Mickey and an early version of Donald Duck are police officers chasing dognapper Pegleg Pete. Despite their bumbling, they manage to repeatedly get the drop on Pete at his sawmill hideout, ... See full summary »
Mickey's orphans ask for a story; Mickey casts himself as Jack in Jack and the Beanstalk. He starts with the climbing of the beanstalk; after evading the giant a few times, he ends up ... See full summary »
Mickey is looking after the orphans. He tells them the story of Gulliver (with Mickey in that role) in Lilliput, though without the satire and bawdy bits. The story ends with Mickey fighting a giant spider, about twice his size.
To the tune "I Would Like to Be a Bird," a young mouse fashions wings from a pair of leaves, to the great amusement of his brothers when his attempts to use them fail. When the butterfly he... See full summary »
Mickey is stranded on an island. He runs into some cannibals who are about to cook a fellow cannibal. Mickey scares them off and makes friends with the cannibal whom he calls Friday. ... See full summary »
Mickey and Donald take a truckload of mouse boys on a picnic. The boys delight in tormenting Donald, first by filching the picnic food, then giving him a flower with a bee inside (Donald ... See full summary »
The gang is sitting around their campsite when a mosquito spoils their fun. And then he gets hundreds of his friends and they really cause trouble. Horace squirts some with molasses, which helps a bit. Everyone retreats to the tent, where they still get stung but can fight back a bit, eventually trapping all the mosquitoes in a pair of bloomers and sending them on their way. Written by
Jon Reeves <email@example.com>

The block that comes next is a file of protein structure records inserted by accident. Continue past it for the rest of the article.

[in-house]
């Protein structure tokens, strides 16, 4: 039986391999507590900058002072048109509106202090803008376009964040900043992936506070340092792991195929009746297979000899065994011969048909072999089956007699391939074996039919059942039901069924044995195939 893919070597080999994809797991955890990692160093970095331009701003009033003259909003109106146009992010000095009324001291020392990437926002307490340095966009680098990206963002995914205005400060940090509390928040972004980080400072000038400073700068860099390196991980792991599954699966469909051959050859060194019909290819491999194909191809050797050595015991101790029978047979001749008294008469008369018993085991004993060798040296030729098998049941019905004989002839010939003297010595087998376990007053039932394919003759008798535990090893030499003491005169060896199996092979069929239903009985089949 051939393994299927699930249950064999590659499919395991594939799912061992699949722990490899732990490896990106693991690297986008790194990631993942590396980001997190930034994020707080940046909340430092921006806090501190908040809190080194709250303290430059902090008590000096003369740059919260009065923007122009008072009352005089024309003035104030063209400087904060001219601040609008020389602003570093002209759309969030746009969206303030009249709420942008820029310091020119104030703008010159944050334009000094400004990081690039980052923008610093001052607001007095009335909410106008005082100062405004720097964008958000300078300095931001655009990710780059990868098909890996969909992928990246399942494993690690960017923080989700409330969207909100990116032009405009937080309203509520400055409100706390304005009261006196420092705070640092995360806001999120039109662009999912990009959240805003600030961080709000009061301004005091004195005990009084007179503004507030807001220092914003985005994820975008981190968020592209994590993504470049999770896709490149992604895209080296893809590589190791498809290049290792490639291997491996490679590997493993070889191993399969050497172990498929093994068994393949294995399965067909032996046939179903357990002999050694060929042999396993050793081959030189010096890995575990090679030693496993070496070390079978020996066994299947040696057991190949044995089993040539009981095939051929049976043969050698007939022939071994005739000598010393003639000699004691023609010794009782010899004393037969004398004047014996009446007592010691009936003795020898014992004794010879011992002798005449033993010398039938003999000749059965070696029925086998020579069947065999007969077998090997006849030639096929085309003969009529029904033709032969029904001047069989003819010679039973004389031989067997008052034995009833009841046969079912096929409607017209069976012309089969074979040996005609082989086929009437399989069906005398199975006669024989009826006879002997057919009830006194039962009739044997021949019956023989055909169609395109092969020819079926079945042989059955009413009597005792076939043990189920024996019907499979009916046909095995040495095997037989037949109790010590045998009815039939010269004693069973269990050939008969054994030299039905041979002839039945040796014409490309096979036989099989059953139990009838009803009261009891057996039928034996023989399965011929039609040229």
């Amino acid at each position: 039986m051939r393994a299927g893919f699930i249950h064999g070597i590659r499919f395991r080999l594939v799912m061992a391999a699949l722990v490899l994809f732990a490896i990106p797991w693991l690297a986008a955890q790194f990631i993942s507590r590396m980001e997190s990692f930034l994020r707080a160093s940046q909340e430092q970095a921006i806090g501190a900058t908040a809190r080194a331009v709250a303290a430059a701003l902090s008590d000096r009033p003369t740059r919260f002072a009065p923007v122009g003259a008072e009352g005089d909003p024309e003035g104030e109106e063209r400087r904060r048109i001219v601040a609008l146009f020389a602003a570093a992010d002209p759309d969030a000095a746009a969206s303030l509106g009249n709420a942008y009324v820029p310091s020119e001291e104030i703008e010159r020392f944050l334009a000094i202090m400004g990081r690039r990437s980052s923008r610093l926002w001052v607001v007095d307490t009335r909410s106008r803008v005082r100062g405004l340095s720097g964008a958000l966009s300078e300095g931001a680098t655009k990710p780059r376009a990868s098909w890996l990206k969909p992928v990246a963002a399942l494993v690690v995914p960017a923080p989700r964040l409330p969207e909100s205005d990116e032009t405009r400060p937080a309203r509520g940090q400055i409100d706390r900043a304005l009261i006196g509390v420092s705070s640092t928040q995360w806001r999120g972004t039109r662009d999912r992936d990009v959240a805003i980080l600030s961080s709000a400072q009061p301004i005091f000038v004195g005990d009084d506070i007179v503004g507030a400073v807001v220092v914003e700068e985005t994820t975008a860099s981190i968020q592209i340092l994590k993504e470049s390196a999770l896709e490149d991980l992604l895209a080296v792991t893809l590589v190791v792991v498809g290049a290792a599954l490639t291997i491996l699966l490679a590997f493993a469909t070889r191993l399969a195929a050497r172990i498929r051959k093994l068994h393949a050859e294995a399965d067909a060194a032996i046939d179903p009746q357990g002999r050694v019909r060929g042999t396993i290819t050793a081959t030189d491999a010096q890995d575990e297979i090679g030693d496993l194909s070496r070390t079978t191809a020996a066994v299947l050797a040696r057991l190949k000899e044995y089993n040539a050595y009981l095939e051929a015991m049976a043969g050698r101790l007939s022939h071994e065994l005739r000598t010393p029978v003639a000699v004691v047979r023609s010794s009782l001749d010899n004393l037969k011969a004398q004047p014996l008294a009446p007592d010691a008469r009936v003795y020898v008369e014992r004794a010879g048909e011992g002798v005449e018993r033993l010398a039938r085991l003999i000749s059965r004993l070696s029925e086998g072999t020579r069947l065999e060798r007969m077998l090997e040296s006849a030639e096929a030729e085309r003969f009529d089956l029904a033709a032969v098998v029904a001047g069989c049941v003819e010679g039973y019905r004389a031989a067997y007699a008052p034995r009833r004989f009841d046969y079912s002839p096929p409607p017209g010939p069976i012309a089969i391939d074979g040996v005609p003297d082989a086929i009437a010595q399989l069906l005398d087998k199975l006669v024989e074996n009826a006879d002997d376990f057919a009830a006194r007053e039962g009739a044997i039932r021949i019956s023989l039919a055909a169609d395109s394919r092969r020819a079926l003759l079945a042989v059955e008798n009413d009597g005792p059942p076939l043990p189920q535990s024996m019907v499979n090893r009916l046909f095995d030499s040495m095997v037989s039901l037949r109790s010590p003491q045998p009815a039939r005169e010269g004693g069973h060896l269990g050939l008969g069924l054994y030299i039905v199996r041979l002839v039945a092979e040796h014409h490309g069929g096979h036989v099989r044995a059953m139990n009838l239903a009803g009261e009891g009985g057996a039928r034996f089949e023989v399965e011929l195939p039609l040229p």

Mickey & Minnie, Horace Horsecollar & Clarabelle Cow are having great fun CAMPING OUT together - until they are attacked by a horrible swarm of ferocious mosquitoes.
This is an enjoyable little black & white film, with good animation & pacing. And what viewer cannot sympathize with the anxiety of dealing with a deadly insect menace? The animators have indulged in a large number of their favorite posterior gags. Horace & Clarabelle are very effective in their larger-than-usual roles. They were two seasoned performers with years of experience on the vaudeville stage and in early cinema, but they would eventually find themselves supplanted at Disney by newcomers Pluto, Goofy & Donald Duck.
Walt Disney (1901-1966) was always intrigued by drawings. As a lad in Marceline, Missouri, he sketched farm animals on scraps of paper; later, as an ambulance driver in France during the First World War, he drew figures on the sides of his vehicle. Back in Kansas City, along with artist Ub Iwerks, Walt developed a primitive animation studio that provided animated commercials and tiny cartoons for the local movie theaters. Always the innovator, his ALICE IN CARTOONLAND series broke ground in placing a live figure in a cartoon universe. Business reversals sent Disney & Iwerks to Hollywood in 1923, where Walt's older brother Roy became his lifelong business manager & counselor. When a mildly successful series with Oswald The Lucky Rabbit was snatched away by the distributor, the character of Mickey Mouse sprung into Walt's imagination, ensuring Disney's immortality. The happy arrival of sound technology made Mickey's screen debut, STEAMBOAT WILLIE (1928), a tremendous audience success with its use of synchronized music. The SILLY SYMPHONIES soon appeared, and Walt's growing crew of marvelously talented animators were quickly conquering new territory with full color, illusions of depth and radical advancements in personality development, an arena in which Walt's genius was unbeatable. Mickey's feisty, naughty behavior had captured millions of fans, but he was soon to be joined by other animated companions: temperamental Donald Duck, intellectually-challenged Goofy and energetic Pluto. All this was in preparation for Walt's grandest dream - feature length animated films. Against a blizzard of doomsayers, Walt persevered and over the next decades delighted children of all ages with the adventures of Snow White, Pinocchio, Dumbo, Bambi & Peter Pan. Walt never forgot that his fortunes were all started by a mouse, or that simplicity of message and lots of hard work always pay off.
1 of 3 people found this review helpful.
Was this review helpful to you?